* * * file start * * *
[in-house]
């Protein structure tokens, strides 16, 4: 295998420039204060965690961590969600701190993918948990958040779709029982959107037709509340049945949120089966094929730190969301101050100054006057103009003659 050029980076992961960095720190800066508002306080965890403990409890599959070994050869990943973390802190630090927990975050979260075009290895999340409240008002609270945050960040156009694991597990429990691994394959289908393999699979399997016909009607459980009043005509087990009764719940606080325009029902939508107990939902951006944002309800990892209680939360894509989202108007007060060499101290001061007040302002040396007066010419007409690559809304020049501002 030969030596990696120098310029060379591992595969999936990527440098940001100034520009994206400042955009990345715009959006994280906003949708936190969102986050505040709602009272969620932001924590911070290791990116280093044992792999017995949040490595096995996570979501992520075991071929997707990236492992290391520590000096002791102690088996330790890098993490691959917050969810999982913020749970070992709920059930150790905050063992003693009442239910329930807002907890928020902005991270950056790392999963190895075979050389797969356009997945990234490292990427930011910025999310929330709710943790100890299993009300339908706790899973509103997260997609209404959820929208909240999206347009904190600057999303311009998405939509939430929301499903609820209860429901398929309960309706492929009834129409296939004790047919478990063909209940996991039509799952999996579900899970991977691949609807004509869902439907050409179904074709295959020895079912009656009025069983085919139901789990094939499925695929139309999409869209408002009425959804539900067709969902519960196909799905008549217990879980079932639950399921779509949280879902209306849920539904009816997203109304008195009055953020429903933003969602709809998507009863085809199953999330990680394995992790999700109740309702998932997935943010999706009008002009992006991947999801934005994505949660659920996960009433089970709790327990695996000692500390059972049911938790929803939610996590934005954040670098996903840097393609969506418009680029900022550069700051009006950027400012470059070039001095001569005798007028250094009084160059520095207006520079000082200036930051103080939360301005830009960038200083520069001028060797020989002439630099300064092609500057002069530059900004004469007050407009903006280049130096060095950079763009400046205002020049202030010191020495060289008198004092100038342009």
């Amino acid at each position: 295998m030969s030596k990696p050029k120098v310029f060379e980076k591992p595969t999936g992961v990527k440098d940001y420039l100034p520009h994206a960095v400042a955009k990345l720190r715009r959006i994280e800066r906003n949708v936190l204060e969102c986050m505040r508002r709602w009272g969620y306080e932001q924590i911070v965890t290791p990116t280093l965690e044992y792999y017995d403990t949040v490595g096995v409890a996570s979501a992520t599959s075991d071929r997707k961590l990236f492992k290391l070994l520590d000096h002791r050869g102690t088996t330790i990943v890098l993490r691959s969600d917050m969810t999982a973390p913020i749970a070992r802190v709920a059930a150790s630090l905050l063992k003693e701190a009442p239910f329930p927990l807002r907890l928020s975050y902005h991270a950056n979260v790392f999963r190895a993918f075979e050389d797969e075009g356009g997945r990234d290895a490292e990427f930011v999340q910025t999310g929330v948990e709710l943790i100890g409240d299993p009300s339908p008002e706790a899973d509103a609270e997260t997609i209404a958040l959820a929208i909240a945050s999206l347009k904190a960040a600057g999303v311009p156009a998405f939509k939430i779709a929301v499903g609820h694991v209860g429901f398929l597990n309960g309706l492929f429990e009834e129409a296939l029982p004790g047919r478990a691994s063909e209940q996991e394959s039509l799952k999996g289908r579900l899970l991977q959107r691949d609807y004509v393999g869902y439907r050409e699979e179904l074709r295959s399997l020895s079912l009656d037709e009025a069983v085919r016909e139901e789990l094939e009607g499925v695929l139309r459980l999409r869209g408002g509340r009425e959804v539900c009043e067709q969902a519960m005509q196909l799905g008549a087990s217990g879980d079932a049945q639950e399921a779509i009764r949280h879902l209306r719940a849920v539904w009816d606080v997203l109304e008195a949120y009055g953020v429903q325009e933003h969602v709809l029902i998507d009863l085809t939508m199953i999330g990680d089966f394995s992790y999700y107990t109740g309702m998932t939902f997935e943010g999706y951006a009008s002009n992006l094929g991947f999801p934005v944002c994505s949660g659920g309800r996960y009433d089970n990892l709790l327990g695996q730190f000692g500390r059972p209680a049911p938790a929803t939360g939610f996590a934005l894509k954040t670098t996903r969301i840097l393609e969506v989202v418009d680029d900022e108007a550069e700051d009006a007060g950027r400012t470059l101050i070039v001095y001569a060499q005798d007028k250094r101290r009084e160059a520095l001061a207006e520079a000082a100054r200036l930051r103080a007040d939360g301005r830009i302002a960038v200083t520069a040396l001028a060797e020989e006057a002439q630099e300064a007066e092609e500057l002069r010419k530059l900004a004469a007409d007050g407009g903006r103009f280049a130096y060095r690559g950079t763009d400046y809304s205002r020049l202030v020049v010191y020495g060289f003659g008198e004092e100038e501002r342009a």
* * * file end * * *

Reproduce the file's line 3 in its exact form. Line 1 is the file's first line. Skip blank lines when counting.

């Amino acid at each position: 295998m030969s030596k990696p050029k120098v310029f060379e980076k591992p595969t999936g992961v990527k440098d940001y420039l100034p520009h994206a960095v400042a955009k990345l720190r715009r959006i994280e800066r906003n949708v936190l204060e969102c986050m505040r508002r709602w009272g969620y306080e932001q924590i911070v965890t290791p990116t280093l965690e044992y792999y017995d403990t949040v490595g096995v409890a996570s979501a992520t599959s075991d071929r997707k961590l990236f492992k290391l070994l520590d000096h002791r050869g102690t088996t330790i990943v890098l993490r691959s969600d917050m969810t999982a973390p913020i749970a070992r802190v709920a059930a150790s630090l905050l063992k003693e701190a009442p239910f329930p927990l807002r907890l928020s975050y902005h991270a950056n979260v790392f999963r190895a993918f075979e050389d797969e075009g356009g997945r990234d290895a490292e990427f930011v999340q910025t999310g929330v948990e709710l943790i100890g409240d299993p009300s339908p008002e706790a899973d509103a609270e997260t997609i209404a958040l959820a929208i909240a945050s999206l347009k904190a960040a600057g999303v311009p156009a998405f939509k939430i779709a929301v499903g609820h694991v209860g429901f398929l597990n309960g309706l492929f429990e009834e129409a296939l029982p004790g047919r478990a691994s063909e209940q996991e394959s039509l799952k999996g289908r579900l899970l991977q959107r691949d609807y004509v393999g869902y439907r050409e699979e179904l074709r295959s399997l020895s079912l009656d037709e009025a069983v085919r016909e139901e789990l094939e009607g499925v695929l139309r459980l999409r869209g408002g509340r009425e959804v539900c009043e067709q969902a519960m005509q196909l799905g008549a087990s217990g879980d079932a049945q639950e399921a779509i009764r949280h879902l209306r719940a849920v539904w009816d606080v997203l109304e008195a949120y009055g953020v429903q325009e933003h969602v709809l029902i998507d009863l085809t939508m199953i999330g990680d089966f394995s992790y999700y107990t109740g309702m998932t939902f997935e943010g999706y951006a009008s002009n992006l094929g991947f999801p934005v944002c994505s949660g659920g309800r996960y009433d089970n990892l709790l327990g695996q730190f000692g500390r059972p209680a049911p938790a929803t939360g939610f996590a934005l894509k954040t670098t996903r969301i840097l393609e969506v989202v418009d680029d900022e108007a550069e700051d009006a007060g950027r400012t470059l101050i070039v001095y001569a060499q005798d007028k250094r101290r009084e160059a520095l001061a207006e520079a000082a100054r200036l930051r103080a007040d939360g301005r830009i302002a960038v200083t520069a040396l001028a060797e020989e006057a002439q630099e300064a007066e092609e500057l002069r010419k530059l900004a004469a007409d007050g407009g903006r103009f280049a130096y060095r690559g950079t763009d400046y809304s205002r020049l202030v020049v010191y020495g060289f003659g008198e004092e100038e501002r342009a």